LAHORE: Pakistanis on Tuesday mourned the victims of a Taliban-claimed suicide bomb in Lahore, and the city's residents railed at the government for failing to protect them.
The Punjab Chief Minister Shahbaz Sharif declared a day of mourning after Monday's blast on Lahore's Mall Road, one of the city's main arteries, at rush hour during a busy protest.
Top police officials among 13 killed in Lahore suicide attack
At least 13 people were killed, emergency official Ahmad Raza said including six police officers, while up to 87 were injured. The toll could have been much higher, Raza said, but for two vehicles - a TV news van and a minivan belonging to the protesters - which absorbed much of the impact of the blast.
A faction of Tehreek-e-Taliban Pakistan (TTP), Jamaatul Ahrar claimed responsibility for the assault, which came three days after it announced it would carry out a series of attacks on government installations around the country. A spokesperson for the group warned in a statement that Monday's bomb was "just the start".
The attack underscored the challenges faced by Pakistan in its push to stamp out militancy, even as security dramatically improved in 2015 and 2016.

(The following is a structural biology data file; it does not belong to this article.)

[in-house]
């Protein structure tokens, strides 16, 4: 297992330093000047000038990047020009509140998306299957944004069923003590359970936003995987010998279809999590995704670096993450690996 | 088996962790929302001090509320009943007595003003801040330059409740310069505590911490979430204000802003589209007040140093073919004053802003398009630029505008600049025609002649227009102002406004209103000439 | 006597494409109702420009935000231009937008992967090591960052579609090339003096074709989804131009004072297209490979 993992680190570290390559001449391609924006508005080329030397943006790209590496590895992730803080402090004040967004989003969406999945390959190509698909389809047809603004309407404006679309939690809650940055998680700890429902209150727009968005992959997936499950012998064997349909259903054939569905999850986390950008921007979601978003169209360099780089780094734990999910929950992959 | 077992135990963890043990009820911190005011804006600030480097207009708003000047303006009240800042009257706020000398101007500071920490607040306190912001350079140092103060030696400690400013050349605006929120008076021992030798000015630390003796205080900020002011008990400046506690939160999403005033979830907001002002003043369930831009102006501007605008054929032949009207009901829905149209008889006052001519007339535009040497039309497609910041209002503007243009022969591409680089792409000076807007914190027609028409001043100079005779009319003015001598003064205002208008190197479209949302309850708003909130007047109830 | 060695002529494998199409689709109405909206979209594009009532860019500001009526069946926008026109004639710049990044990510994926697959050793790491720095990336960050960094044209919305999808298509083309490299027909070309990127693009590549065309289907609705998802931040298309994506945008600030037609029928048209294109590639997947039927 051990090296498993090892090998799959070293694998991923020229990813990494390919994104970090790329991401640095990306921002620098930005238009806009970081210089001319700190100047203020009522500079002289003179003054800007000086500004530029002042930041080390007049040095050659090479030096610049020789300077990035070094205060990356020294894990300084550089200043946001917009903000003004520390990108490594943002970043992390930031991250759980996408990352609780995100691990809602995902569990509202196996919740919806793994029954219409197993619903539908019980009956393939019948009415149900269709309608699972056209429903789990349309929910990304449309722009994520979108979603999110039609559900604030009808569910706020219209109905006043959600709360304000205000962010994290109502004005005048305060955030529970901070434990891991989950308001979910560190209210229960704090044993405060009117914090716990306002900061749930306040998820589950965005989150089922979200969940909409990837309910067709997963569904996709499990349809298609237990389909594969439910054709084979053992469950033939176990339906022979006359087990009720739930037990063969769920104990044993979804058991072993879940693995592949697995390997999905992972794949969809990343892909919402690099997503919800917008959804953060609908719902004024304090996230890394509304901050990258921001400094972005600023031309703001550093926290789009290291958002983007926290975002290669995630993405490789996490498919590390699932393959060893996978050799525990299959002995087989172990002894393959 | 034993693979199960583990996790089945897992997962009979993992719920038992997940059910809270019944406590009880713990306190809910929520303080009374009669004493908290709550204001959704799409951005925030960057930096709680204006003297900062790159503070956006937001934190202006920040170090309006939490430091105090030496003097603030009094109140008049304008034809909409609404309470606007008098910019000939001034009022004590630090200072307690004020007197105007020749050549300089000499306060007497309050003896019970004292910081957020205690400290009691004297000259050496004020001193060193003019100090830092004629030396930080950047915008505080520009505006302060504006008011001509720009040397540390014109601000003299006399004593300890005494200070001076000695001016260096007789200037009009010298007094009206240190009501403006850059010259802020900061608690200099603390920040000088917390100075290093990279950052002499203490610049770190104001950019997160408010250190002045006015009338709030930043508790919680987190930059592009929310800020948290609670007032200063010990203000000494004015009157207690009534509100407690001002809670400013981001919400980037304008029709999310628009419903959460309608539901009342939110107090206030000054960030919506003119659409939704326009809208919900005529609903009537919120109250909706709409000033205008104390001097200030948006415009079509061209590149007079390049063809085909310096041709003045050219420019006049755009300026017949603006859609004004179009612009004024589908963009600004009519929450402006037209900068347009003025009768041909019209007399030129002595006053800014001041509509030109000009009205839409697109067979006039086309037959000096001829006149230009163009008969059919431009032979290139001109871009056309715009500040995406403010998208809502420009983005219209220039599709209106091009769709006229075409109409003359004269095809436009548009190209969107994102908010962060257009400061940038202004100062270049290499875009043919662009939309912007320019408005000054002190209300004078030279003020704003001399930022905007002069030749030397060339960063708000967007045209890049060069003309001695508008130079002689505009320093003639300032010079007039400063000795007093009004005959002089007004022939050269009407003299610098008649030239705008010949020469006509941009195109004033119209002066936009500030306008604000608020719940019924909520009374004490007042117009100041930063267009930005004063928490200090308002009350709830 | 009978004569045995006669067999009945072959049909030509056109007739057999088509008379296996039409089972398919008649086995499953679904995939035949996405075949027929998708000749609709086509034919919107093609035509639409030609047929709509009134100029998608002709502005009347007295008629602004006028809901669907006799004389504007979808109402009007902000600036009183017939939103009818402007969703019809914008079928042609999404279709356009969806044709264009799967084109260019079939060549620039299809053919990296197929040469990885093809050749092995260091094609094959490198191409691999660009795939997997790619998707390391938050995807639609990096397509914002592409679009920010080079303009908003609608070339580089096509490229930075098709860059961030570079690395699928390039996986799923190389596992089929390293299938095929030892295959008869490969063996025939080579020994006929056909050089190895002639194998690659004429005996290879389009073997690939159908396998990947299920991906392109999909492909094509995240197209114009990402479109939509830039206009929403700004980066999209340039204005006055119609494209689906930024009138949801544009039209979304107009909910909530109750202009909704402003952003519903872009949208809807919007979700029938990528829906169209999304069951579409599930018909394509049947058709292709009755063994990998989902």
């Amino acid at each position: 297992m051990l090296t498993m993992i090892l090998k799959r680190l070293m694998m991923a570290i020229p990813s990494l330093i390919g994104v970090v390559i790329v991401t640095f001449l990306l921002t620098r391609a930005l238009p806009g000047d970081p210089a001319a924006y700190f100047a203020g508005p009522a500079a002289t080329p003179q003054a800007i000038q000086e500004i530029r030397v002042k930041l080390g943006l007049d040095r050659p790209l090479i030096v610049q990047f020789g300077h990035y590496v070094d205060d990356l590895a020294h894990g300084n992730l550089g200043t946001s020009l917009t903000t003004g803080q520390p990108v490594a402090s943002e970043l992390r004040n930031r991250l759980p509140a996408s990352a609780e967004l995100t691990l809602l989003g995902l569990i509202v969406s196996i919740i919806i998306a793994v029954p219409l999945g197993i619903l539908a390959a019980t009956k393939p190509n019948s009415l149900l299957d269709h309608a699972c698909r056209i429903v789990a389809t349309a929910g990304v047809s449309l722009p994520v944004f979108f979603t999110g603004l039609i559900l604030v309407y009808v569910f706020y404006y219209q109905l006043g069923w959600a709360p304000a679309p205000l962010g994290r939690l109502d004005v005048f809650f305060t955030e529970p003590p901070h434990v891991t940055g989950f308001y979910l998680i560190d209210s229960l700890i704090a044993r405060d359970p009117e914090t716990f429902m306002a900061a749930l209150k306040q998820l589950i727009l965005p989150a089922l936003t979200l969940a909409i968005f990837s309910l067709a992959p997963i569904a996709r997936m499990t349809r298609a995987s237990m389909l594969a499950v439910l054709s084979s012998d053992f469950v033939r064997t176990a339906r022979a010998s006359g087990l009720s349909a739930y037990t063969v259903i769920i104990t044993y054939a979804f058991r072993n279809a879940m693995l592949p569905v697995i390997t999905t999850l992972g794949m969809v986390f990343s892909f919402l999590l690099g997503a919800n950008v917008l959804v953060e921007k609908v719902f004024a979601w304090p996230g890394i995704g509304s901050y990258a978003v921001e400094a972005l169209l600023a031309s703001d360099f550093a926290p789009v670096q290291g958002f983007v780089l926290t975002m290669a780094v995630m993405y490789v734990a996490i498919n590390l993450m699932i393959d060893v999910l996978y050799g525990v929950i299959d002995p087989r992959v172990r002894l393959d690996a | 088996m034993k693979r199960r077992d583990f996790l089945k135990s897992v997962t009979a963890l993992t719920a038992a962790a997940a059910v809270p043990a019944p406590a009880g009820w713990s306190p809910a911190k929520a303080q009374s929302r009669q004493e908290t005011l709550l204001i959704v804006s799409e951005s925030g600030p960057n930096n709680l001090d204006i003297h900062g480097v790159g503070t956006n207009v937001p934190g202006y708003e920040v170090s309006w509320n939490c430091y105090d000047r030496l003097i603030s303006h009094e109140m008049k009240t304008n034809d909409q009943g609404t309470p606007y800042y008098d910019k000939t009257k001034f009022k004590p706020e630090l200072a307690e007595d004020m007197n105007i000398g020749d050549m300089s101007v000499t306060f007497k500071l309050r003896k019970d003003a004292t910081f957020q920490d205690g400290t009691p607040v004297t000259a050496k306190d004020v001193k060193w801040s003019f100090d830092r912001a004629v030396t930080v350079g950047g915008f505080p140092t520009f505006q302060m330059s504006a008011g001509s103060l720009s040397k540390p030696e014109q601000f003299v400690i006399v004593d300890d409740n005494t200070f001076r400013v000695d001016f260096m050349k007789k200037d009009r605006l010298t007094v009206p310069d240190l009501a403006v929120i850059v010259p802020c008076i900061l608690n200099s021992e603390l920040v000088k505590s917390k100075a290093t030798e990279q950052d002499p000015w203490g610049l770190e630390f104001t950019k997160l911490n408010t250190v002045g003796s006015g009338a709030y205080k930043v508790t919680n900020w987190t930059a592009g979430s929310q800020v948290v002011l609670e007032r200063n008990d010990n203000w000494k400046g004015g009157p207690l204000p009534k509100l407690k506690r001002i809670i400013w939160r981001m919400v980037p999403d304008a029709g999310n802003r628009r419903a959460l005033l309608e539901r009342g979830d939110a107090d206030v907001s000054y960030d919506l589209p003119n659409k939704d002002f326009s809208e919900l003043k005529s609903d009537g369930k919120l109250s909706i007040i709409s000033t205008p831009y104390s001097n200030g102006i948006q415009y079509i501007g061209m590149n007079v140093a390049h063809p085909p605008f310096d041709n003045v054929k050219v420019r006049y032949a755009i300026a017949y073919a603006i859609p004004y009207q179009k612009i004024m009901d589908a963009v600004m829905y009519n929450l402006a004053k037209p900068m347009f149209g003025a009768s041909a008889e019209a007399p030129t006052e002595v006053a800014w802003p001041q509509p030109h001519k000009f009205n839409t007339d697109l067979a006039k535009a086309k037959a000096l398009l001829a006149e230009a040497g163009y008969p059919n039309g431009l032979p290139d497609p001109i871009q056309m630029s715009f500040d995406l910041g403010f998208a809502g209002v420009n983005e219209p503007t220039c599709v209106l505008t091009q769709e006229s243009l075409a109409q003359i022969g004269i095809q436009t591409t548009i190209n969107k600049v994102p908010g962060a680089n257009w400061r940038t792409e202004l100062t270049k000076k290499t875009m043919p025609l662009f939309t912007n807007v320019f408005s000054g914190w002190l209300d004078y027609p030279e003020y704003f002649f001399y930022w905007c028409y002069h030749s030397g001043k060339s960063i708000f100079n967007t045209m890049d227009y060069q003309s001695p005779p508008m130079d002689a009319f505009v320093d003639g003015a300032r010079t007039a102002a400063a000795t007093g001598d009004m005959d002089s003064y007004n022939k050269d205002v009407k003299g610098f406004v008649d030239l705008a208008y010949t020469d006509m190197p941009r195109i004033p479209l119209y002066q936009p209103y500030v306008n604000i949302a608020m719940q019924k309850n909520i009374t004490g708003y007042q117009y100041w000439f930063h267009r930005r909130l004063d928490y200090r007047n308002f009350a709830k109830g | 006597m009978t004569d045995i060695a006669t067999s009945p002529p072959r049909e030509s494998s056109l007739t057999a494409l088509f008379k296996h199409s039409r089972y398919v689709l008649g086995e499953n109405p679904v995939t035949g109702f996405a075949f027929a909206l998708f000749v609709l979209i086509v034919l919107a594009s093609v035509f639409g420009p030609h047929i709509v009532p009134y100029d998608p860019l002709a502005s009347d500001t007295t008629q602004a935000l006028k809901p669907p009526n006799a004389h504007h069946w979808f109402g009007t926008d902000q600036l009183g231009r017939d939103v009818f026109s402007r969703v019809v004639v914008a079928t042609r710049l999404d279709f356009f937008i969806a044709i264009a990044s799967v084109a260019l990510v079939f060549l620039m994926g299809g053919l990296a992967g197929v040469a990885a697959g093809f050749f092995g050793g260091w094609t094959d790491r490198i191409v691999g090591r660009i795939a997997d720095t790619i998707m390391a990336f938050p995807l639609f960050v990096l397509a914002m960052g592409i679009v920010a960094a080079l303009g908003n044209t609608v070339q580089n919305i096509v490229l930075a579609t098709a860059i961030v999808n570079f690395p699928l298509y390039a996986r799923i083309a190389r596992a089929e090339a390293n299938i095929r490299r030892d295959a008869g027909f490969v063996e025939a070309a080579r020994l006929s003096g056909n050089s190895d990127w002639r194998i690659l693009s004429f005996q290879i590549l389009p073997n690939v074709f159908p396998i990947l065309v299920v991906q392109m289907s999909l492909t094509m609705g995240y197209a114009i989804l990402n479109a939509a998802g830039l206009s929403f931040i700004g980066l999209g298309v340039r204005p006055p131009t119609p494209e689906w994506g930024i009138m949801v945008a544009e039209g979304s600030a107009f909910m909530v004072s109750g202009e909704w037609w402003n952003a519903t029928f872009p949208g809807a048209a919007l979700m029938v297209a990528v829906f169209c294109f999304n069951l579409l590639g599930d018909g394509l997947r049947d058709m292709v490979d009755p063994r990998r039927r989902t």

Local groups like the umbrella TTP retain the ability to carry out spectacular attacks, despite a military led crackdown on militancy.
Cops killed in the line of duty
Lahore residents vented their fury at the militants and the government at the blast site early on Tuesday. "They (the militants) have no link with Islam nor do they believe in any religion, the only thing they know is killing people, this is utterly an act of terrorism," Tariq Saleem told AFP.
Nadeem Akhter called on the government to do more to bring the situation under control. "Our children and people are being killed in these attacks," he said.
Both British High Commissioner to Pakistan Thomas Drew and US ambassador David Hale branded the attack 'cowardly' in separate statements, expressing support for the victims.
Two killed in Quetta IED blast
Lahore, the country's cultural capital, suffered one of Pakistan's deadliest attacks during 2016 - a Jamaatul Ahrar suicide bomb in a park last Easter that killed more than 70, including many children.
But such incidents have been rare in the city in recent years.
Shortly after Monday's attack two members of a bomb disposal team were killed in Quetta, while trying to defuse a device. It was not clear if the Quetta bomb was linked to the Lahore attack.
US condemns blast in Lahore
The United States government expressed its condolences to the families of those killed in the Lahore blast while condemning the cowardly attack.
US State Department Deputy Spokesperson Mark Toner said during a press briefing in Washington that the United States was with Pakistan in its fight against terrorism. He also added that the US stood by its stance on peace in South Asia, according to Radio Pakistan.
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